How to Get Around Taipei, The Fun Way, for just 16¢

Written by Jonathan Morales (Colgate University) Student Correspondent CET Taiwan, Summer 2017

My friend Dylan wasn’t aware that I took this picture of him admiring Taipei 101.

I never imagined that I would often willingly choose to ride a bike home in 95 degree weather while in Taiwan. Taipei is a large and beautiful city. Growing up in New York City, I really love the tall and unique buildings, the crowded streets, and the various social interactions that come from any modern day metropolis. I really appreciate everything that makes Taipei unique, especially the landmark skyscraper, Taipei 101. With cities being large, people need a way to get around, and Taipei has a few options. Like any other city, there’s public transportation consisting of buses and a subway system. The buses brake really hard, and often times grabbing onto something with one hand probably won’t be enough; you’re going to have to use both! The subway system is very clean, and the social behavior is very organized, from having people lining up to enter the subway cars, to the left side of the escalator always being open for those who want to walk and not wait. Any popular street always has available taxis with drivers who love talking to foreigners who are trying to improve their Chinese! A cab ride is definitely a quick and comfortable way of getting around, and sharing one with others will make it very cheap. However, my favorite way of getting                                                                         around Taipei is YouBike.

YouBike is a public bike rental service that has automated parking stations that anyone could rent a bike from. These rental stations can be found by subway station as well as many others. I can get home from school and my internship for only $5 NTD, which is only $0.16! My main incentive to ride YouBike isn’t the price, but the experience of being able to travel and view longer distances in a shorter period of time. There is only so much you could see from a bus or taxi, and there’s no scenery to look at in the subway! National Taipei University (NTU) is where my Chinese classes are taught, and the campus is very large. Taipei’s tropical climate allows the campus to have many beautiful palm trees which make riding down the main roads really refreshing.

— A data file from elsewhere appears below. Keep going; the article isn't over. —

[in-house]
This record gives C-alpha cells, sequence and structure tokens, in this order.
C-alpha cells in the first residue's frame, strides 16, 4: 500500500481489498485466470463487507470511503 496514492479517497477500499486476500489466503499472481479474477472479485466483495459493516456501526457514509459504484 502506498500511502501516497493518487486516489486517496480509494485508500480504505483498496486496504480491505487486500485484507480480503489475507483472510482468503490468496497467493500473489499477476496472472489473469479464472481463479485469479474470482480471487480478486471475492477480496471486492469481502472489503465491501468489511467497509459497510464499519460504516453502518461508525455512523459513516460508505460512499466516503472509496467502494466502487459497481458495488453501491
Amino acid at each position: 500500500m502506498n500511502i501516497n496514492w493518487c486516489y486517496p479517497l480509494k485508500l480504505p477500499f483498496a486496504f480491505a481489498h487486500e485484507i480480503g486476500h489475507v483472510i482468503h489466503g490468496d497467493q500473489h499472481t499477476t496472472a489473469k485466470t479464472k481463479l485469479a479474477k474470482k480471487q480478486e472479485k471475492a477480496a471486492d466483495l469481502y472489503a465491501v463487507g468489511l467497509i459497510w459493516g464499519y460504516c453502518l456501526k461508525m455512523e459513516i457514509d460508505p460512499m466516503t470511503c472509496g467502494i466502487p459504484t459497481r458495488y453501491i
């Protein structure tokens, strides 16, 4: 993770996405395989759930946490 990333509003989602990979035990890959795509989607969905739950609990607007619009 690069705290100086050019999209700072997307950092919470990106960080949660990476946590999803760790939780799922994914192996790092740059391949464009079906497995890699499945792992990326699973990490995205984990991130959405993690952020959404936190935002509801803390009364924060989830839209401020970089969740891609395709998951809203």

My favorite view while riding a YouBike home.

The sidewalks and bike lanes of Taipei are honestly very hectic. Although Taipei has a very prominent biking culture, many pedestrians don’t pay much attention to those on bikes. Luckily, every YouBike comes with a bell to let people know that a bicyclist is trying to pass by. Larger roads also have very convenient bike lanes! Some of the more daring Taiwanese citizens like to ride bikes on the roads, however, I wouldn’t dare! Sometimes there are moped riders on the sidewalks but most of them prefer the roads. I ride YouBikes every day, and twice I’ve had moped drivers appear in front of me on the bike lanes and they would stop moving, causing me to use my bike brakes for a full stop! Even after I stop, they didn’t notice I was behind them until I moved around them! Only when I ride a bike on Taiwanese streets do I ever truly experience being in an “urban jungle.” My favorite place to ride bikes is easily a very wide road named Xinyi Anhe, and it is a road that goes right to Taipei 101. Whether I am riding home from school or my internship, I will always take this road because it is the most convenient, and the view is amazing! Taipei 101 is beautiful, and it’s honestly a very distracting sight for when I’m riding my YouBike down the sidewalk! I may be a foreigner, but if everyone is riding bikes, then I should too! As we say in English, when in Rome, do as romans do, but as they say in Chinese, 入乡随俗. However, Taiwanese people are very capable of riding bikes in the rain with open umbrellas in one of their hands, and I don’t think I can do that just yet!!